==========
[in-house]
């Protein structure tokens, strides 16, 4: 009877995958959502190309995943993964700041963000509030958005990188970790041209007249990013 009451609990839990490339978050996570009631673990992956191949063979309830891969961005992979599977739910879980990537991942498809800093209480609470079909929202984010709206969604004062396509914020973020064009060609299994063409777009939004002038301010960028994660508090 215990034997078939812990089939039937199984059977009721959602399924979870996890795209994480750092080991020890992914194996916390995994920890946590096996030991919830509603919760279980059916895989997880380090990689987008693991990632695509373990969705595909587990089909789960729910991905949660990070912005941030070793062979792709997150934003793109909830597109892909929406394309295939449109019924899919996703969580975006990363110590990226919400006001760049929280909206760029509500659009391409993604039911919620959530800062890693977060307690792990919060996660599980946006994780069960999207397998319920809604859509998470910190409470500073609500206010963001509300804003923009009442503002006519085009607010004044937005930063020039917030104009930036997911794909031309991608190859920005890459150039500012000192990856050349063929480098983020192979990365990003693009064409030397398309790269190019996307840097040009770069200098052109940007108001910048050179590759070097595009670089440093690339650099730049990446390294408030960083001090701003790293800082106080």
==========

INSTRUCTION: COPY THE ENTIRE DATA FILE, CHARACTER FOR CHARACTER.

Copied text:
[in-house]
């Protein structure tokens, strides 16, 4: 009877995958959502190309995943993964700041963000509030958005990188970790041209007249990013 009451609990839990490339978050996570009631673990992956191949063979309830891969961005992979599977739910879980990537991942498809800093209480609470079909929202984010709206969604004062396509914020973020064009060609299994063409777009939004002038301010960028994660508090 215990034997078939812990089939039937199984059977009721959602399924979870996890795209994480750092080991020890992914194996916390995994920890946590096996030991919830509603919760279980059916895989997880380090990689987008693991990632695509373990969705595909587990089909789960729910991905949660990070912005941030070793062979792709997150934003793109909830597109892909929406394309295939449109019924899919996703969580975006990363110590990226919400006001760049929280909206760029509500659009391409993604039911919620959530800062890693977060307690792990919060996660599980946006994780069960999207397998319920809604859509998470910190409470500073609500206010963001509300804003923009009442503002006519085009607010004044937005930063020039917030104009930036997911794909031309991608190859920005890459150039500012000192990856050349063929480098983020192979990365990003693009064409030397398309790269190019996307840097040009770069200098052109940007108001910048050179590759070097595009670089440093690339650099730049990446390294408030960083001090701003790293800082106080």